|Appears in Collections:||Biological and Environmental Sciences Journal Articles|
|Peer Review Status:||Refereed|
|Title:||Single-nucleotide polymorphism discovery and panel characterization in the African forest elephant|
Jeffery, Kathryn Jane
|Citation:||Bourgeois S, Senn H, Kaden J, Taggart J, Ogden R, Jeffery KJ, Bunnefeld N, Abernethy K & McEwing R (2018) Single-nucleotide polymorphism discovery and panel characterization in the African forest elephant, Ecology and Evolution, 8 (4), pp. 2207-2217.|
|Abstract:||The continuing decline in forest elephant (Loxodonta cyclotis) numbers due to poaching and habitat reduction is driving the search for new tools to inform management and conservation. For dense rainforest species, basic ecological data on populations and threats can be challenging and expensive to collect, impeding conservation action in the field. As such, genetic monitoring is being increasingly implemented to complement or replace more burdensome field techniques. Single nucleotide polymorphisms (SNPs) are particularly cost-effective and informative markers that can be used for a range of practical applications, including population census, assessment of human impact on social and genetic structure, and investigation of the illegal wildlife trade. SNP resources for elephants are scarce, but next generation sequencing provides the opportunity for rapid, inexpensive generation of SNP markers in non-model species. Here we sourced forest elephant DNA from 23 samples collected from 10 locations within Gabon, Central Africa, and applied double-digest restriction-site-associated DNA (ddRAD) sequencing to discover 31,851 tags containing SNPs that were reduced to a set of 1365 high-quality candidate SNP markers. A subset of 115 candidate SNPs was then selected for assay design and validation using 56 additional samples. Genotyping resulted in a high conversion rate (93%) and a low per allele error rate (0.07%). This study provides the first panel of 107 validated SNP markers for forest elephants. This resource presents great potential for new genetic tools to produce reliable data and underpin a step-change in conservation policies for this elusive species.|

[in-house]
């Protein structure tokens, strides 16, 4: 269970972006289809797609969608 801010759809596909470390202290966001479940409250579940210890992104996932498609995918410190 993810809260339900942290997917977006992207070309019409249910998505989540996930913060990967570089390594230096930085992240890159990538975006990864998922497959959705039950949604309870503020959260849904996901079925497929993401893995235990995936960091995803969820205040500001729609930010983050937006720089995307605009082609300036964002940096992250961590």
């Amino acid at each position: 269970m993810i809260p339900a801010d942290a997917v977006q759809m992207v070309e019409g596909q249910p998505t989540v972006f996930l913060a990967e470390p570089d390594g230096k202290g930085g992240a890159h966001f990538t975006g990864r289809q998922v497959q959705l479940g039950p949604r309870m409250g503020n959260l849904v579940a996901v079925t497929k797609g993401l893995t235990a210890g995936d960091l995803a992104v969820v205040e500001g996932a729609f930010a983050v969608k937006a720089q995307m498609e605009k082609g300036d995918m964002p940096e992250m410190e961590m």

|Rights:||© 2018 The Authors. Ecology and Evolution published by John Wiley & Sons Ltd. This is an open access article under the terms of the Creative Commons Attribution License, which permits use, distribution and reproduction in any medium, provided the original work is properly cited.|
|Bourgeois_et_al-2018-Ecology_and_Evolution.pdf||889.74 kB||Adobe PDF||View/Open|
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